EX21 - Branding

The business end of visual magic

Creating a brand can seem like an exercise in designer alchemy until you accept branding as more process than opinion.

Updated May 22, 2020

Thus far, any personality your project possessed was a by-product of your content writing. With the addition of color and type, your work has the potential to spring to life.

Everything hinges on the word “potential.” Which color to use, what typeface to include — and what about a logo? While these are legitimate questions to ask, most of them are relatively easy to answer.

Over my two decades in design, I’ve been lucky enough to work on multiple branding projects — some from scratch, others reenvisioning an existing identity.

In some cases, I was headstrong and abandoned my discovery process, thinking that I knew best. That approach never generated any long-term success. Only in the instances where I did my research and understood both the user and the company was I able to craft solutions that lasted.

Luckily, you’ve already done the work that matters most — the research. Leverage that and the resources below to crush the upcoming exercise.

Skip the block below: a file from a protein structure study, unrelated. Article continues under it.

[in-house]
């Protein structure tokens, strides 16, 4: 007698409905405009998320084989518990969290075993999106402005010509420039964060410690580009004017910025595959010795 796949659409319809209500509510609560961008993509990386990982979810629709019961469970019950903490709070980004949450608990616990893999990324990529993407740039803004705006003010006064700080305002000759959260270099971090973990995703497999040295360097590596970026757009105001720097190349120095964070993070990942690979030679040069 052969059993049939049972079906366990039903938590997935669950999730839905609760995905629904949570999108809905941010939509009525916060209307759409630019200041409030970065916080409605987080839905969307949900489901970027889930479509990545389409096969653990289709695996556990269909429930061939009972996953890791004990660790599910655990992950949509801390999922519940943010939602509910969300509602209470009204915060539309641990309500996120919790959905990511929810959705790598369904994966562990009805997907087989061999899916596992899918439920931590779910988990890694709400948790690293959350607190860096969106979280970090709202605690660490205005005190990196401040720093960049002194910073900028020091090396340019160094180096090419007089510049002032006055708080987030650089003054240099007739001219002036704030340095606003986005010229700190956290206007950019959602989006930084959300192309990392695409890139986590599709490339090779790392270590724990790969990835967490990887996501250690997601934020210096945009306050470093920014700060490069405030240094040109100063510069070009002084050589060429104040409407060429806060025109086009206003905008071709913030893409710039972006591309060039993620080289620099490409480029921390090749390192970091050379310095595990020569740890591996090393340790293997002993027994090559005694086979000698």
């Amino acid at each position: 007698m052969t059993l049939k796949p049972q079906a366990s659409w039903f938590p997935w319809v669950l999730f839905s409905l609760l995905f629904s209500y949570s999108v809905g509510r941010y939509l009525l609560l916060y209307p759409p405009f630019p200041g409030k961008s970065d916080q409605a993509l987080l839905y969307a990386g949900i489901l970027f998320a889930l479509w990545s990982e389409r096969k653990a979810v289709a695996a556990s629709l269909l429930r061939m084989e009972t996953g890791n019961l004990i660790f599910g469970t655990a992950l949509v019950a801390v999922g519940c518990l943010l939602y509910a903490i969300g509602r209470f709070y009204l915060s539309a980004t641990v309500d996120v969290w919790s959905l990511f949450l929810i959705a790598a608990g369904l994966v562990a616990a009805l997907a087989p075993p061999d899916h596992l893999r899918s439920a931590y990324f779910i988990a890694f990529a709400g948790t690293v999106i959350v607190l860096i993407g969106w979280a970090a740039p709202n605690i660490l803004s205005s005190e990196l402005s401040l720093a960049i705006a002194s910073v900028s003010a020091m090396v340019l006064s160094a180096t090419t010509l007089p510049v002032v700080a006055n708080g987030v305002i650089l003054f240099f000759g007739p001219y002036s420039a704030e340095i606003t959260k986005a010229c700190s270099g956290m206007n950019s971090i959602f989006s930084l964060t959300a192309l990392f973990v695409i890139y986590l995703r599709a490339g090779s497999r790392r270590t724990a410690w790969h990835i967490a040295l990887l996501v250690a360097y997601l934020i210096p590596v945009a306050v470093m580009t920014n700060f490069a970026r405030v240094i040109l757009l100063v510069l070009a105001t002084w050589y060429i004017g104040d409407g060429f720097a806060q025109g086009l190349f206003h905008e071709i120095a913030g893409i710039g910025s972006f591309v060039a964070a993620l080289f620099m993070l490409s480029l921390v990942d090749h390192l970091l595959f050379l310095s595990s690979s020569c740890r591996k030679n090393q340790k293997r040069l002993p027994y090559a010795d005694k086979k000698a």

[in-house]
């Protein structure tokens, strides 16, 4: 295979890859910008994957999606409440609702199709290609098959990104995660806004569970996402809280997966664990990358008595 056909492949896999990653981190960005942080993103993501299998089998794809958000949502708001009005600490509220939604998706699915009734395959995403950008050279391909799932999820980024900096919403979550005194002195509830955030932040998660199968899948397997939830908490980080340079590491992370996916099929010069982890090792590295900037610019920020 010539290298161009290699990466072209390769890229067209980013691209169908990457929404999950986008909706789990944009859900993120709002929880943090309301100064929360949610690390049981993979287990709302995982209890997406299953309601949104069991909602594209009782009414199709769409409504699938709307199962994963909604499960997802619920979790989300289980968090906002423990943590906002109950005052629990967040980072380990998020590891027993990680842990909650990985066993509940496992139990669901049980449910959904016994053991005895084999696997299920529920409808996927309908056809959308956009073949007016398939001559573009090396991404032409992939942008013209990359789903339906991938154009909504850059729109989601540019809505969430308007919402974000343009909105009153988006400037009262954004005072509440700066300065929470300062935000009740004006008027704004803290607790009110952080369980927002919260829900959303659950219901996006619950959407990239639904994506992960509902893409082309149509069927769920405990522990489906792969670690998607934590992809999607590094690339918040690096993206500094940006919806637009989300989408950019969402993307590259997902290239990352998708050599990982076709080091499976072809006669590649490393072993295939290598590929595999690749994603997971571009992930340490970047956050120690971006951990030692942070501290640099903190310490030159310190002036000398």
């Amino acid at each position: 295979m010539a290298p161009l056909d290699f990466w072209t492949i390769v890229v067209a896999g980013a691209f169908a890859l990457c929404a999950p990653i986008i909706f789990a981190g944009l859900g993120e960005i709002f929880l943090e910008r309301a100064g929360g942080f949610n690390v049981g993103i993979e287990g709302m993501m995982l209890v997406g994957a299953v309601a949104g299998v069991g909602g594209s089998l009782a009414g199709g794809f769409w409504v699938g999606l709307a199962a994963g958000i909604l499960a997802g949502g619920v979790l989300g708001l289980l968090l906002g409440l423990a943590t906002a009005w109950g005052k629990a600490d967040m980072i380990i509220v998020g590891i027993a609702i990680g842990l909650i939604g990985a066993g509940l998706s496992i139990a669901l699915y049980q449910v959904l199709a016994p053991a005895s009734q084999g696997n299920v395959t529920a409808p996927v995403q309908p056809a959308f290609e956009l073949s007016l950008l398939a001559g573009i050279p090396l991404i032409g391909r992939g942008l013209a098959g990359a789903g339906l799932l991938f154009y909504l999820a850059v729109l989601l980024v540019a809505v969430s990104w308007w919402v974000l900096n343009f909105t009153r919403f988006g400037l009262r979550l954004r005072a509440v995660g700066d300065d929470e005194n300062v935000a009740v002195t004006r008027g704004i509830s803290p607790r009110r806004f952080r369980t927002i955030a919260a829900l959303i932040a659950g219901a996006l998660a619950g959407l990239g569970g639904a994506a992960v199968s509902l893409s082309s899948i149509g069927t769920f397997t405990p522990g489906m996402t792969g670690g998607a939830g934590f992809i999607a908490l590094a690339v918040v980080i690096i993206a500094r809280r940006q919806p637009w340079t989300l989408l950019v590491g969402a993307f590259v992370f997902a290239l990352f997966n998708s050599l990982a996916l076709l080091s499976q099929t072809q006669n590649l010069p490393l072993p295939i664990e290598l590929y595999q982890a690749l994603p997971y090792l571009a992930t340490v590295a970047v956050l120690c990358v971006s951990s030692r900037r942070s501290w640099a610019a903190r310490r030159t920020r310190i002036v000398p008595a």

Resources for review

Please use the following items to guide your exercise attempt:

Article Source/Author
Making Your Mark New Pragmatic
Your Logo is Copied Ferdinand Vogler
How to Find the Right Typography Column Five Media
Visual Simplicity vs. Information Density Luke Wroblewski


Length: Three-to-four hours to complete.

In the Visual Foundation exercise, you explored possible type and color palettes intending to eliminate poor combinations. Now it’s time to apply the successful options to your homepage wireframe.

In this exercise, you’ll need to create a free UsabilityHub account to create a preference test. This test will provide some initial feedback you’ll be able to use to steer the project further.

Follow the steps below to complete the exercise.

  1. Create a new page in the Figma project that houses your wireframe/prototype.
  2. Duplicate your homepage three times on this new page.
  3. Apply your chosen color and type palettes to the first page. Add images and spacial adjustments as needed.
  4. Repeat step 3 on the other homepage copies. Explore other possible palette combinations and adjustments.
  5. Export the options created and upload them to UsabilityHub.
  6. Create a preference test in UsabilityHub.
  7. Share the link to your preference test with your research cohort and with the New Pragmatic community.


Once complete, update your Program Journal with links to the assets produced for this exercise. Post your Journal in the #Feedback-Loop channel for review.


Up next Fresh Market: Styles

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